Author: Jennifer Farmer
8/31/11 | Agitreader.com | www.agitreader.com | Record Review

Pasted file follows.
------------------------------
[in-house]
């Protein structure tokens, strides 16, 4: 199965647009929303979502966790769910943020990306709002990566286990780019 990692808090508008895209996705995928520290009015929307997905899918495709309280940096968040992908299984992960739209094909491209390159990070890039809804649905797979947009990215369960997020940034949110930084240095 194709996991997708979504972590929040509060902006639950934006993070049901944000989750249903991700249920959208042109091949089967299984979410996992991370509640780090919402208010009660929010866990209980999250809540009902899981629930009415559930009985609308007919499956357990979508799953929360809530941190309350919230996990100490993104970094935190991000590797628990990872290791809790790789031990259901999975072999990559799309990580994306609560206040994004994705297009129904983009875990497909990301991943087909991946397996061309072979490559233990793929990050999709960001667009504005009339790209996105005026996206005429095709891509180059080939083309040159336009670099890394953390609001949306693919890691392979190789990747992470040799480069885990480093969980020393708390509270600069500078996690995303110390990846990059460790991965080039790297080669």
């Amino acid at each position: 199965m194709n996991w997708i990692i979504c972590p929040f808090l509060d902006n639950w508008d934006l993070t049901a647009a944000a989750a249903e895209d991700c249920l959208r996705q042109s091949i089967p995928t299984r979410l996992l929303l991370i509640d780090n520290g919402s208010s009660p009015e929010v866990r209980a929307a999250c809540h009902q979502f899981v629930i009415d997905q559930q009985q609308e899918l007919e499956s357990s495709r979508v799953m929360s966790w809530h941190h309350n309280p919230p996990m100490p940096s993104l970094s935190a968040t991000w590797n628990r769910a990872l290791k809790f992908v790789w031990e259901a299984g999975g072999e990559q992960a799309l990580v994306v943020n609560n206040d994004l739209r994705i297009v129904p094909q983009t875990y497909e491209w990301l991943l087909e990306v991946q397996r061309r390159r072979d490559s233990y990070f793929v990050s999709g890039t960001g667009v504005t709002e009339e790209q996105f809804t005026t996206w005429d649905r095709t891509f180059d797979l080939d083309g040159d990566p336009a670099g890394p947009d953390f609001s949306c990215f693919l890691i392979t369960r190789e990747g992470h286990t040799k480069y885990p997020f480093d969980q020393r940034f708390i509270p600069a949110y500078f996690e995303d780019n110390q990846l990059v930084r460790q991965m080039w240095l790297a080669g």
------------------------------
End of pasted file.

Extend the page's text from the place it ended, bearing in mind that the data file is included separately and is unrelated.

Though she's traversed the country on her own and as one-half of the now-defunct Azure Ray, logging stints in the indie capital of Omaha, Nebraska, as well as Los Angles, California, in the end, Maria Taylor's Southern roots called her home. It was in Birmingham, Alabama, her hometown, that she wrote and recorded her latest solo effort, the gracefully introspective, Overlook.The album, which employs a plethora of Birmingham musicians, truly encapsulates an easygoing sound evocative of the laidback vibe found south of the Mason-Dixon. The introduction of lap steel, bass and keyboards throughout strategically breaks up rambling sections of guitar strumming, thus creating compelling, fresh soundscapes in which Taylor's delicate voice thrives. From the beautiful, breathy harmonies on "Masterplan" to the blues-infused "In A Bad Way," Taylor creates a winding narrative of life well-lived and a world well-traveled. Here, as elsewhere, her imaginative, deeply descriptive lyrics are exemplary. "Like It Does" is another sultry, bluesy tune that continues the ambling pace set up by the tranquil "Happenstance," but it unfolds quickly and gives way to the twangy pop number, "Bad Idea," which is a pleasant departure from the norm. Thanks to pacing like this, the album ebbs and flows, keeping the listener on their proverbial toes.If thrown into the sea of female singer-songwriters ranging from forces like Joni Mitchell and Carly Simon to the slew of '90s ingenues, Maria Taylor manages not only to stay afloat, but to stand out. Then again, she's a seasoned pro, and Overlook is a fine testament to her abilities.